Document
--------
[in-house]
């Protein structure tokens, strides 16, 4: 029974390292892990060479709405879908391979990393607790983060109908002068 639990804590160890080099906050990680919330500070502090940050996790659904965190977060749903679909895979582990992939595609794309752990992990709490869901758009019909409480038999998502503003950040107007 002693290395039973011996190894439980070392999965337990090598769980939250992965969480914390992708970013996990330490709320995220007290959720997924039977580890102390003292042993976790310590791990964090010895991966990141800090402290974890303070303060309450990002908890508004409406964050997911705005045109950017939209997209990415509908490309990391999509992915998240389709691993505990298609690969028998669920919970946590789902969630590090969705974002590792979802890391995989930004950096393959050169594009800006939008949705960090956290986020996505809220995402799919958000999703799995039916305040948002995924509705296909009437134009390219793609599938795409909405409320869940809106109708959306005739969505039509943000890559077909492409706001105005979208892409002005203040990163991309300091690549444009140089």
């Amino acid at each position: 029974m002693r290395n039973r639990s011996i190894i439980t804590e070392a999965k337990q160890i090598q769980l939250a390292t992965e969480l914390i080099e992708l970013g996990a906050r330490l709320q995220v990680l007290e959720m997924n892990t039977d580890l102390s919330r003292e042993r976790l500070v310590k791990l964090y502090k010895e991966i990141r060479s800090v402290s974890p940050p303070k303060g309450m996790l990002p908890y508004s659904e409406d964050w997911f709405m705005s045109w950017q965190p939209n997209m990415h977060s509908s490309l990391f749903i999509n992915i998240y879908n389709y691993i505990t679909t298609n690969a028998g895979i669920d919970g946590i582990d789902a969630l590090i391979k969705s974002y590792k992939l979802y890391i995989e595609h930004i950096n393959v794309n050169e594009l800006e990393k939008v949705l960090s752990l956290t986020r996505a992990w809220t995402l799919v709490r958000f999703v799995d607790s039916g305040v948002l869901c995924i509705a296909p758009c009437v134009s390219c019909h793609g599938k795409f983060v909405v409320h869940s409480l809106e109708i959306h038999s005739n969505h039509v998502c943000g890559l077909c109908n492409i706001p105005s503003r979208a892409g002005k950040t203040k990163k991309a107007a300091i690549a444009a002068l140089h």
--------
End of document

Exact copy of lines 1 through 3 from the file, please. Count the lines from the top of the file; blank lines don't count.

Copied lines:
[in-house]
């Protein structure tokens, strides 16, 4: 029974390292892990060479709405879908391979990393607790983060109908002068 639990804590160890080099906050990680919330500070502090940050996790659904965190977060749903679909895979582990992939595609794309752990992990709490869901758009019909409480038999998502503003950040107007 002693290395039973011996190894439980070392999965337990090598769980939250992965969480914390992708970013996990330490709320995220007290959720997924039977580890102390003292042993976790310590791990964090010895991966990141800090402290974890303070303060309450990002908890508004409406964050997911705005045109950017939209997209990415509908490309990391999509992915998240389709691993505990298609690969028998669920919970946590789902969630590090969705974002590792979802890391995989930004950096393959050169594009800006939008949705960090956290986020996505809220995402799919958000999703799995039916305040948002995924509705296909009437134009390219793609599938795409909405409320869940809106109708959306005739969505039509943000890559077909492409706001105005979208892409002005203040990163991309300091690549444009140089």
């Amino acid at each position: 029974m002693r290395n039973r639990s011996i190894i439980t804590e070392a999965k337990q160890i090598q769980l939250a390292t992965e969480l914390i080099e992708l970013g996990a906050r330490l709320q995220v990680l007290e959720m997924n892990t039977d580890l102390s919330r003292e042993r976790l500070v310590k791990l964090y502090k010895e991966i990141r060479s800090v402290s974890p940050p303070k303060g309450m996790l990002p908890y508004s659904e409406d964050w997911f709405m705005s045109w950017q965190p939209n997209m990415h977060s509908s490309l990391f749903i999509n992915i998240y879908n389709y691993i505990t679909t298609n690969a028998g895979i669920d919970g946590i582990d789902a969630l590090i391979k969705s974002y590792k992939l979802y890391i995989e595609h930004i950096n393959v794309n050169e594009l800006e990393k939008v949705l960090s752990l956290t986020r996505a992990w809220t995402l799919v709490r958000f999703v799995d607790s039916g305040v948002l869901c995924i509705a296909p758009c009437v134009s390219c019909h793609g599938k795409f983060v909405v409320h869940s409480l809106e109708i959306h038999s005739n969505h039509v998502c943000g890559l077909c109908n492409i706001p105005s503003r979208a892409g002005k950040t203040k990163k991309a107007a300091i690549a444009a002068l140089h």